[an error occurred while processing this directive] [an error occurred while processing this directive]
ArcUser Online
 

Summer 2009
 
ArcUser Main Current Issue Previous Issues Subscribe Advertise Submit An Article
-

E-mail to a Friend

Pleasing Bosses and Customers
A compelling case for ASP.NET MVC
By Matthew DeMeritt, Esri Writer

This article as a PDF .

Although it was called "RESTful Apps with Microsoft ASP.NET MVC," the first user presentation at an Esri Developer Summit (DevSummit) could have just as easily been titled "Pleasing Your Bosses and Customers." Given the importance of bosses and customers in dictating developer decisions, it's little wonder that more than half the slides in DTSAgile developer Brian Noyle's presentation at the 2009 DevSummit contained images of, you guessed it, bosses and customers.

click to enlarge
Model View controller (MVC) architecture separates an application into three main components: the model, the view, and the controller, and upholds the "separation of concerns" programming paradigm.

Noyle's presentation demonstrated DTSAgile's efforts to increase the quality of its GeoWeb applications using a RESTful architecture with ASP.NET MVC. [MVC refers to Model View Controller, an architectural pattern that separates an application into three main components: the model, the view, and the controller.] According to Noyle, the Web 2.0 tools that Esri and Microsoft have produced eliminate much of the noise that can complicate development and the user's Web mapping experience. In the last year, ArcGIS Server, ASP.NET MVC, and a handful of other advances in API technology have combined to facilitate the creation of fast, focused Web mapping applications, simplifying the developer's toolbox and greatly speeding the development process.

A preconfigured development approach eliminates common (and ultimately unnecessary) design decisions from the outset. "Esri and Microsoft have created technology that allows us to develop very rapidly in a predefined architectural paradigm that makes a lot of the decisions for us," said Noyle. "This helps move development forward very quickly."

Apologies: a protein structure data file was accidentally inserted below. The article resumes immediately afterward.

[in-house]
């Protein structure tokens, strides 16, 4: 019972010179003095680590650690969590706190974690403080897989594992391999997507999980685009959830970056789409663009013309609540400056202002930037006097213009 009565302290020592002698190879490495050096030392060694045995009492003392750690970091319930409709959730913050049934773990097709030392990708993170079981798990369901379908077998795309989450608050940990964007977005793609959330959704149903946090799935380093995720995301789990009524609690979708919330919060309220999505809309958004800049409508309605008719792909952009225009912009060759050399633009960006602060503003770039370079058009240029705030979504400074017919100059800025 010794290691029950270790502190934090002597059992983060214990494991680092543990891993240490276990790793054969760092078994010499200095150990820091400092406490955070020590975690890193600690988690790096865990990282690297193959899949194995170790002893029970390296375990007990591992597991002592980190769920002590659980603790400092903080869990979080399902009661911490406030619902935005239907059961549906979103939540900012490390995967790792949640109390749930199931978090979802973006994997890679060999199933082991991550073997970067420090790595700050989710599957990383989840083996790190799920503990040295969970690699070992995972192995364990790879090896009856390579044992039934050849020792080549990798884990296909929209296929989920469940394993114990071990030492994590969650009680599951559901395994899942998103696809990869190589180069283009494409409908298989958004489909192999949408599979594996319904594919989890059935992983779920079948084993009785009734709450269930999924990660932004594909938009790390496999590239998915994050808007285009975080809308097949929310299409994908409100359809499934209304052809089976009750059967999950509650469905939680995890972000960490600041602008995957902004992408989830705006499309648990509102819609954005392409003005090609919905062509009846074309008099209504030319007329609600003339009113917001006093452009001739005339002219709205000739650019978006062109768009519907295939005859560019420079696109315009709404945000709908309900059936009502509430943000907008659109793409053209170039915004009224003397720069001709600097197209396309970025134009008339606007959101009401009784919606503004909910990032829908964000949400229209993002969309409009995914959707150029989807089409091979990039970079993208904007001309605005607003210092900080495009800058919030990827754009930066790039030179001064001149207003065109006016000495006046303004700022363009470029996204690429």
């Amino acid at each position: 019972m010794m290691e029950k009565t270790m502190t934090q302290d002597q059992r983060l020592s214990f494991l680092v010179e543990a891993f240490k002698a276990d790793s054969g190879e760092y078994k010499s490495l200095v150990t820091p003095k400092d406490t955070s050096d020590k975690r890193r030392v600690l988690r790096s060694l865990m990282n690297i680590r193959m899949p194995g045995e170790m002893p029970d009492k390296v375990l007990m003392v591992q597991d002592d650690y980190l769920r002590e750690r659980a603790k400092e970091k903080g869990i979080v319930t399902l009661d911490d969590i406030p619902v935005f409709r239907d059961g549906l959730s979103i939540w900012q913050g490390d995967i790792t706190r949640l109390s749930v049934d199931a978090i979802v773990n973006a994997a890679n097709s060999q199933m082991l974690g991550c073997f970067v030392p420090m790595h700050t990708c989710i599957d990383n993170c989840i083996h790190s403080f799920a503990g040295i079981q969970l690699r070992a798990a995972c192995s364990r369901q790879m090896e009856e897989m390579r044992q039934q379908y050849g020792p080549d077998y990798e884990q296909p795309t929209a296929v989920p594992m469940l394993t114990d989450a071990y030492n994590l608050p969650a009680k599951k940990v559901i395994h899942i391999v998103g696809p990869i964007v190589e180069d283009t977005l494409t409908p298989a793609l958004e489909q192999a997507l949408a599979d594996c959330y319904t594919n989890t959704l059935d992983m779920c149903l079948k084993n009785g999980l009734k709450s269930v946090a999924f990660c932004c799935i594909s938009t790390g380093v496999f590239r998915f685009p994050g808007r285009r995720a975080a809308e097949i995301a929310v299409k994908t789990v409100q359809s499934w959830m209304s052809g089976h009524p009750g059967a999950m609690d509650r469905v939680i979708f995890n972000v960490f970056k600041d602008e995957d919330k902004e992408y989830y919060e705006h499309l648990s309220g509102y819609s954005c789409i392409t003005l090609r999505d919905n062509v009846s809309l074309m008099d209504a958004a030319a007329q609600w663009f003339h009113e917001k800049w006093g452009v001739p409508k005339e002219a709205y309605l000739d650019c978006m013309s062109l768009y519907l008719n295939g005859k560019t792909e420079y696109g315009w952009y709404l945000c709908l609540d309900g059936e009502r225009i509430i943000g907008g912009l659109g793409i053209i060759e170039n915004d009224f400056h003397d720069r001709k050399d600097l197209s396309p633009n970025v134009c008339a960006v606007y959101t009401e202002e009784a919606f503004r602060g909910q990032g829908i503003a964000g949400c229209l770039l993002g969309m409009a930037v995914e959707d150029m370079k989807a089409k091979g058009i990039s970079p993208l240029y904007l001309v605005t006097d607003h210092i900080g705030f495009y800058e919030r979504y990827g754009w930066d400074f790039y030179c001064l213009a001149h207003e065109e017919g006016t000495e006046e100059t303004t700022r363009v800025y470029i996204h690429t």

Solving a Classic Problem

To demonstrate the clarity that an MVC architecture offers developers, Noyle compared the classic Active Server Pages (ASP) and ASP.NET Web Forms programming models to the ASP.NET MVC model. Classic ASP and Web Forms applications tend to violate the programming paradigm known as the "separation of concerns." As a code base evolves in classic ASP programming or Web Forms, business logic becomes mixed with presentation logic in the user interface, data access bleeds into the business layer, and so forth. Markup for these applications can get messy and noncompliant in a hurry since the developer does not exercise full control over the emitted HTML. There are as many flavors of browsers as flavors of ice cream these days, so what's the likelihood that page will render on everyone's desktop? Not likely.

"The beauty of a Model View Controller architecture in general is that it enforces from project inception a compartmentalization of data, logic, and UI without compromising the functionality end users require. MVC separates typical developer concerns, isolating them into buckets of information within the application where they should be," Noyle said. Application data provided by a data access layer stays within the domain layer (or the M of MVC). User interface elements for rendering and presentation are explicitly isolated in one to many views (the V). And a suite of controller classes orchestrates the trip from database to view and back again (the C). Because humans like HTML, but machines like binary, JSON (JavaScript Object Notation), XML, or code on demand supporting multiple representations of data or features is no problem with ASP.NET MVC because it separates concerns while giving the developer full control over the HTML.